Walter Mosley delivers at last the compelling master work everyone's been waiting for--a novel so intriguing, so soulful, so unstoppably dramatic that it will rank among the classic mysteries of our time. At the height of the riots that cripple LA in the summer of 1965, a white man is pulled from his car by a mob and escapes into a nearby apartment building. Soon afterward, a redheaded woman known as Little Scarlet is found dead in that apartment building--and the fleeing man is the obvious suspect. The police ask Easy Rawlins to investigate. What he finds is a killer whose rage, like that which burned the city for weeks, is intrinsically woven around race and passion. Rawlins's hunt for the killer will reveal a new city emerging from the ashes--and a new life for Easy and his friends. Mosley's lean and muscular vernacular captures the heat and the rhythm of Los Angeles' heart, where danger is the common currency of everyday life.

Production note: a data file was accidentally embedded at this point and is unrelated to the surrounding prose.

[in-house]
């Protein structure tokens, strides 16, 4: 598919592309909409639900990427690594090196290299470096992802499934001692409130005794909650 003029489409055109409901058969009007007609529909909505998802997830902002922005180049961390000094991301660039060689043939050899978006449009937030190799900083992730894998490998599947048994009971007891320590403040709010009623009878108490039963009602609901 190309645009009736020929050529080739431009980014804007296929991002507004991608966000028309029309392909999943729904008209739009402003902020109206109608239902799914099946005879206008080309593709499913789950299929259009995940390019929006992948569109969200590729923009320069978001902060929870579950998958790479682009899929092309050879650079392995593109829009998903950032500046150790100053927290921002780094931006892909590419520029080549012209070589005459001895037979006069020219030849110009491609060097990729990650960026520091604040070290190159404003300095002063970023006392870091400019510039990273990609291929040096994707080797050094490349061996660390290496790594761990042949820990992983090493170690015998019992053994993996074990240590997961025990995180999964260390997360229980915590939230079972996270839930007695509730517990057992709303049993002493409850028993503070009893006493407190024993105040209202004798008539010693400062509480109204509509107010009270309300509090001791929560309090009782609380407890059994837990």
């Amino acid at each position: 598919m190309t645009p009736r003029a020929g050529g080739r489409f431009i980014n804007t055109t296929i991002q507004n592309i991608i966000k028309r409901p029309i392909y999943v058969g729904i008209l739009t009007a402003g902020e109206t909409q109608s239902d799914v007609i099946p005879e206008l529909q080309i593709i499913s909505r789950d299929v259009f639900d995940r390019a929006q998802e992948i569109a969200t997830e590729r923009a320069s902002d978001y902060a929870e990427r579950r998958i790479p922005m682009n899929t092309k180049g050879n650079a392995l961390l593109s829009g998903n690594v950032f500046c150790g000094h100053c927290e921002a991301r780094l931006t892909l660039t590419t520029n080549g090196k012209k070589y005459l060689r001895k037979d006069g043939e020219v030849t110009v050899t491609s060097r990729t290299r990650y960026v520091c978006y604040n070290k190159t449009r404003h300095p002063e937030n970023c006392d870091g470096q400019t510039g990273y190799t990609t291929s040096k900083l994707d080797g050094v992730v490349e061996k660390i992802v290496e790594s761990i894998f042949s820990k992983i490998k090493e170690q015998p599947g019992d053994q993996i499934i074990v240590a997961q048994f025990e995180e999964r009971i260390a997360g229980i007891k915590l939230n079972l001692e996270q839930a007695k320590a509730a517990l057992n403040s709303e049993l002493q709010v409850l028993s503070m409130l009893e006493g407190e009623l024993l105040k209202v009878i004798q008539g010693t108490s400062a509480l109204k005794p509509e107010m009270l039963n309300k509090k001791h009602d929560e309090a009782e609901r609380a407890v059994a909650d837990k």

Sammy Davis, Jr was one of the most recognizable showbiz entertainers of the twentieth century: dancer, singer, hyperactive cabaret performer, film star and hard-drinking, high-living bad-boy member of Las Vegas's legendary Rat Pack along with Frank Sinatra, Dean Martin and Peter Lawford. But his story was also one of contradiction and compromise: a black man trying to make his name as a star during a time of racial prejudice and even segregation, Sammy Davis, Jr never came to terms with the complexities of his situation. He endured patronizing humiliation from his fellow Rat Pack members; he marched with Martin Luther King while, notoriously, cozying up to President Nixon and conducting numerous affairs with white women. Above all, he made his name as a vaudevillian entertainer by arguably accepting the role of honorary white man. This is the definitive portrait of the Rat Pack's most interesting and maverick member.